LAS VEGAS — Adam Laxalt won the Republican nomination Tuesday for a pivotal Nevada Senate seat, fending off a challenge from a political newcomer and setting up a fierce November contest to topple incumbent Democrat Catherine Cortez Masto in a race that could swing power in the U.S. Senate.
Laxalt is a former Nevada attorney general who had the backing of former President Donald Trump and the GOP establishment. But challenger Sam Brown harnessed support with the party’s grassroots and forced Laxalt to spend heavily and bring in Trump-world figures for late-stage support to lock up the primary.
“Together we have taken an important step tonight,” Laxalt said at an election night party in Reno, Nevada. “An important step in taking our country back, an important step in taking our great state of Nevada.”
With his nomination now secure, Laxalt turns to a general election campaign against Cortez Masto in what is expected to be one of the Republican Party’s best chances to flip a seat in the 50-50 Senate this fall.
Nevada is one of several states that held elections Tuesday, about midway through a primary season that could reshape American politics. The races offered a chance for Trump to regain momentum after high-profile stumbles last month in his bid to dominate the GOP ahead of another presidential run. The Trump-backed candidate for governor in Georgia, for instance, was defeated by a 50-point margin.
In addition to the Laxalt win, Trump helped lift a state lawmaker in South Carolina to take out Rep. Tom Rice, a five-term incumbent who backed the former president’s second impeachment last year. But in another South Carolina House race, incumbent Republican Rep. Nancy Mace prevailed in her primary despite Trump recruiting someone to try to unseat her.
Speaking to reporters after the results came in, Mace sought to strike a tone of consensus, pledging to “work with anyone who’s willing to work with me, full stop.”
For his part, Trump posted a statement on his social media platform saying Arrington was a “long shot” who ran a “great race.” He offered his congratulations to Mace, who he said should easily prevail over a Democrat in the fall.
Still, much of the focus Tuesday was on Nevada, where the winner in the GOP Senate contest would go on to face Democrat Cortez Masto in what may be the GOP’s best opportunity to regain control of the Senate.
Laxalt is well-known in the state for having served for four years as Nevada’s attorney general and campaigned unsuccessfully for governor in 2018. He’s also the grandson of former U.S. Sen. Paul Laxalt.
And perhaps most importantly in GOP circles, he’s got ties to Trump. Laxalt worked on Trump’s reelection campaign and promoted his lies about election fraud in the state after the 2020 election. Trump in turn hosted Laxalt for a fundraiser at his Mar-a-Lago club in Palm Beach, Florida, and appeared in a campaign ad for Laxalt.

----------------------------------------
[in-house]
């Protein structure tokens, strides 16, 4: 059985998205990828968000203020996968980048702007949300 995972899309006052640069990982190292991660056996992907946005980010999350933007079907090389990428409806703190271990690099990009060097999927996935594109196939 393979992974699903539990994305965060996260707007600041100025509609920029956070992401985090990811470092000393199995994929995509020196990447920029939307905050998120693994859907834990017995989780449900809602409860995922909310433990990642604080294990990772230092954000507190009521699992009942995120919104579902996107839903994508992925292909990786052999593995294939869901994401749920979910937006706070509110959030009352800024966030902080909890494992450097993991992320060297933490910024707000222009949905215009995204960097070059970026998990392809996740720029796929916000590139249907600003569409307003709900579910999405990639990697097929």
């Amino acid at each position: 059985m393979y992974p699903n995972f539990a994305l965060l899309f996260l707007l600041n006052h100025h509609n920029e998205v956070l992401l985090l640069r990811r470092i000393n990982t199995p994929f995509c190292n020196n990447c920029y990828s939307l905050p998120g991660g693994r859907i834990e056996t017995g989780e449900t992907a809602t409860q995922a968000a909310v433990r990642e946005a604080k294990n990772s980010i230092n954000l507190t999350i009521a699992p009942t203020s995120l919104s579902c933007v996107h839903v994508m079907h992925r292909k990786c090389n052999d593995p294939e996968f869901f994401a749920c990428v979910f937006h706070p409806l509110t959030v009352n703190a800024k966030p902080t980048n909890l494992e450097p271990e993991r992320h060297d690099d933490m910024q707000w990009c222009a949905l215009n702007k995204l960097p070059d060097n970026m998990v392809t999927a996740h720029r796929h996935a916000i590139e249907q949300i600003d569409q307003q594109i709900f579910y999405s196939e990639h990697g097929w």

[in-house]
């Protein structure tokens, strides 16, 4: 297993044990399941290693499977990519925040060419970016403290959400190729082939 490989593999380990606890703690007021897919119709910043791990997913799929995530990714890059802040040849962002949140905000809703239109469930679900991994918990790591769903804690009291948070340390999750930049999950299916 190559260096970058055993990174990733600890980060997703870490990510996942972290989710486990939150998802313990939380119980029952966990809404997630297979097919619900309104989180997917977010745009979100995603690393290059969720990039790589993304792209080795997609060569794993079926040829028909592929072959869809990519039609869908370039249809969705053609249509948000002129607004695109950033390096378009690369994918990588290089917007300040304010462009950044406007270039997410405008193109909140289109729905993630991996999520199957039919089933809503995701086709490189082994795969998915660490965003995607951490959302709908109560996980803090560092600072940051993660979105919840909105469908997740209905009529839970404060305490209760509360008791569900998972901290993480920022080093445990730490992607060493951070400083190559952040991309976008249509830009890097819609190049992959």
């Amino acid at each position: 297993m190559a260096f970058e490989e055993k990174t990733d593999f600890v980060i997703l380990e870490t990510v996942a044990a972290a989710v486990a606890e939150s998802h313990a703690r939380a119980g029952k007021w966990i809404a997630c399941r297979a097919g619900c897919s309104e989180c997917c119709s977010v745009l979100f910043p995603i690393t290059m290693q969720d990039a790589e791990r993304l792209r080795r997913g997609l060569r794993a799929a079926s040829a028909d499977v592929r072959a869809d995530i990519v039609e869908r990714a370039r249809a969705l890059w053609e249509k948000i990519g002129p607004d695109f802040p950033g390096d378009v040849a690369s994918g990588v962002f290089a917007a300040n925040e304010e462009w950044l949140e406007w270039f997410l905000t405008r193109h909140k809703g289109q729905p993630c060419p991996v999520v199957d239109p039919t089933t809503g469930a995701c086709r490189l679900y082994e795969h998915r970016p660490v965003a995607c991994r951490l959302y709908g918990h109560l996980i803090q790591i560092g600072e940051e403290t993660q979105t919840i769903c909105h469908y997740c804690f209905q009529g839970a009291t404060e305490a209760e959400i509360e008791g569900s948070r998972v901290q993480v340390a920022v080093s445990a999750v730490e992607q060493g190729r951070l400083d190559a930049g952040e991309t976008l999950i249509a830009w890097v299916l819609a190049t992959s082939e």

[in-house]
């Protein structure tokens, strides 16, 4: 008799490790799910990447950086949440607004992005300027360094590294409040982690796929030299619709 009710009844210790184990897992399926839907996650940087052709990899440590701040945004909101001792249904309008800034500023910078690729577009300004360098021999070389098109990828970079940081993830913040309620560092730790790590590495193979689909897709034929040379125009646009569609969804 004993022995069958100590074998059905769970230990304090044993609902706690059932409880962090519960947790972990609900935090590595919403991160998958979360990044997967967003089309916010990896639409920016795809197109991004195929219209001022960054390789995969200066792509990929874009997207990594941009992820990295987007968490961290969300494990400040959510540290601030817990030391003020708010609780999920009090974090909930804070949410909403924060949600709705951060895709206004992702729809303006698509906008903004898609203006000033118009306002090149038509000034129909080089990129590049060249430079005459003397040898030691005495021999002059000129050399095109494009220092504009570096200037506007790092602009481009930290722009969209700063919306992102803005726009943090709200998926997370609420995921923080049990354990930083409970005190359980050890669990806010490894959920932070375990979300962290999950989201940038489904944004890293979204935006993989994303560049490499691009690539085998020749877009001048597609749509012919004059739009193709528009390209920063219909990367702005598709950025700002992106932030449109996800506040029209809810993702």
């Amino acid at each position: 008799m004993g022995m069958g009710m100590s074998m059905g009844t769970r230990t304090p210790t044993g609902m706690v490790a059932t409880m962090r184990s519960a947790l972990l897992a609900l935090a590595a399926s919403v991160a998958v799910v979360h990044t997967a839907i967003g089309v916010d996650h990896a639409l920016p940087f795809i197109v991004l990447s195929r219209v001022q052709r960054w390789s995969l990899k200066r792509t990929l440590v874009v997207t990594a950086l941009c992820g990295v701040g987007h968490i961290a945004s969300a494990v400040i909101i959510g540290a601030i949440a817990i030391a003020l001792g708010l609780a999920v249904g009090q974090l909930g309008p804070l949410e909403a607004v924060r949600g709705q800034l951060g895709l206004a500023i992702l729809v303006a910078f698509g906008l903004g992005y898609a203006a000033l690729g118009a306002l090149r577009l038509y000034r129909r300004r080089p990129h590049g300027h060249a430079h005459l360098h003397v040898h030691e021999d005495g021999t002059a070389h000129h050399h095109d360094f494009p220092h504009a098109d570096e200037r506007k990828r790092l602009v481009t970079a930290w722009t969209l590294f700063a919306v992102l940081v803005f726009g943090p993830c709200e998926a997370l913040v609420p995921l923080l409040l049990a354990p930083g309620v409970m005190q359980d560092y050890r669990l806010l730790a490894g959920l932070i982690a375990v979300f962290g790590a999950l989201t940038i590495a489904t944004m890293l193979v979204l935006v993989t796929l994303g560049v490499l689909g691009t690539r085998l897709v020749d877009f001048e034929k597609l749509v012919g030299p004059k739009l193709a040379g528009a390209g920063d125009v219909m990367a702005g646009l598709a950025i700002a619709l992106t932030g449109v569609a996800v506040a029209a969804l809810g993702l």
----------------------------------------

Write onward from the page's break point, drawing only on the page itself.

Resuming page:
But the party’s anti-establishment base muscled behind Brown, who was badly burned by an improvised explosive device in Afghanistan and highlighted his personal story in his outsider crusade.
“I wasn’t born into power,” Brown declared in a recent campaign ad in which he recounted how he nearly died in Afghanistan. He then smiles, saying, “It turns out I’m hard to kill.”
Brown, to the surprise of many in the state, won the endorsement of the Nevada Republican Party at a convention vote in late April and a straw poll of the Las Vegas-area GOP at a May gathering. Recent polls showed him closing in on Laxalt, though the state, with a transient population and many late-shift workers due to the state’s tourism and casino industry, is considered fickle for pollsters.
Both candidates were expected to have a similar chance in November at defeating Cortez Masto, who handily won her party’s endorsement over several little-known competitors.
“I imagine that Laxalt would be a stronger candidate in the general than Brown, but I don’t think it’s a substantial difference,” said Kenneth Miller, an assistant professor of political science at the University of Nevada, Las Vegas.
That’s because Cortez Masto, the first Latina elected to the Senate and successor of the late Sen. Harry Reid, is considered one of the most vulnerable Democrats running for reelection this year.
Democrats broadly are facing headwinds this year, burdened by an unpopular president and rising costs. In Nevada, high prices for gas are acutely felt by residents of Las Vegas’ sprawling suburbs or those commuting from far-flung rural areas.
Those same factors could imperil the reelection of Democratic incumbent Gov. Steve Sisolak, who easily secured his party’s nomination and was awaiting his Republican challenger to emerge from Tuesday’s primary.
In the Nevada governor’s race, Clark County Sheriff Joe Lombardo is considered the favorite in a crowded field and has earned the coveted endorsement from Trump.
The former president notably snubbed another Republican candidate in the race, former U.S. Sen. Dean Heller, who was once a critic of Trump’s and earned a public scolding from the then-president.
Also challenging Lombardo is Joey Gilbert, a northern Nevada lawyer and former professional boxer who was outside the U.S. Capitol when it was stormed on Jan. 6, 2021. Like Brown in the Senate race, Gilbert has picked up support from the party’s base.
Trump’s false claims of fraud in the 2020 election are laced throughout some of Tuesday’s contests, including what’s normally a little-watched race for Nevada secretary of state. Republican Barbara Cegavske, who was censured by the Nevada GOP for declaring there was no fraud and defending the results as accurate, is term-limited. A crowded field of Republicans who have embraced “election integrity” concerns to varying degrees are vying to replace her.